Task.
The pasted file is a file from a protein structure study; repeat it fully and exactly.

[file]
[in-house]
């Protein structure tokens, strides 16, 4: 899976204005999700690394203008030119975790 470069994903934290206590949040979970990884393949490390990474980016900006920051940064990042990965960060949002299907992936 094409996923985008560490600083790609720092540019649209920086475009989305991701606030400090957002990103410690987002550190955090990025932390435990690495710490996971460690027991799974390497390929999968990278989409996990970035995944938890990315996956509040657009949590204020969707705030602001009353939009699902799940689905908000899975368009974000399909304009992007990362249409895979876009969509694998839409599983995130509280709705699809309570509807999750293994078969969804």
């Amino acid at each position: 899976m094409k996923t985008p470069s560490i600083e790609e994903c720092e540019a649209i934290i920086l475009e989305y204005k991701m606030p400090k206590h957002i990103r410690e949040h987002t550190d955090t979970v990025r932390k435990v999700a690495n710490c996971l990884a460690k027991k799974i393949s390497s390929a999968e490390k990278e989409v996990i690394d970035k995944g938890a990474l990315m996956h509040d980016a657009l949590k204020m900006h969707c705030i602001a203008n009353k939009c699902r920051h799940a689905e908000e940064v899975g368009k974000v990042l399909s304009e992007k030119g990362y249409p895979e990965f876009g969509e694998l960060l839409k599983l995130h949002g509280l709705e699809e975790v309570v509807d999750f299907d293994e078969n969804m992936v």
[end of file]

[in-house]
């Protein structure tokens, strides 16, 4: 899976204005999700690394203008030119975790 470069994903934290206590949040979970990884393949490390990474980016900006920051940064990042990965960060949002299907992936 094409996923985008560490600083790609720092540019649209920086475009989305991701606030400090957002990103410690987002550190955090990025932390435990690495710490996971460690027991799974390497390929999968990278989409996990970035995944938890990315996956509040657009949590204020969707705030602001009353939009699902799940689905908000899975368009974000399909304009992007990362249409895979876009969509694998839409599983995130509280709705699809309570509807999750293994078969969804």
């Amino acid at each position: 899976m094409k996923t985008p470069s560490i600083e790609e994903c720092e540019a649209i934290i920086l475009e989305y204005k991701m606030p400090k206590h957002i990103r410690e949040h987002t550190d955090t979970v990025r932390k435990v999700a690495n710490c996971l990884a460690k027991k799974i393949s390497s390929a999968e490390k990278e989409v996990i690394d970035k995944g938890a990474l990315m996956h509040d980016a657009l949590k204020m900006h969707c705030i602001a203008n009353k939009c699902r920051h799940a689905e908000e940064v899975g368009k974000v990042l399909s304009e992007k030119g990362y249409p895979e990965f876009g969509e694998l960060l839409k599983l995130h949002g509280l709705e699809e975790v309570v509807d999750f299907d293994e078969n969804m992936v």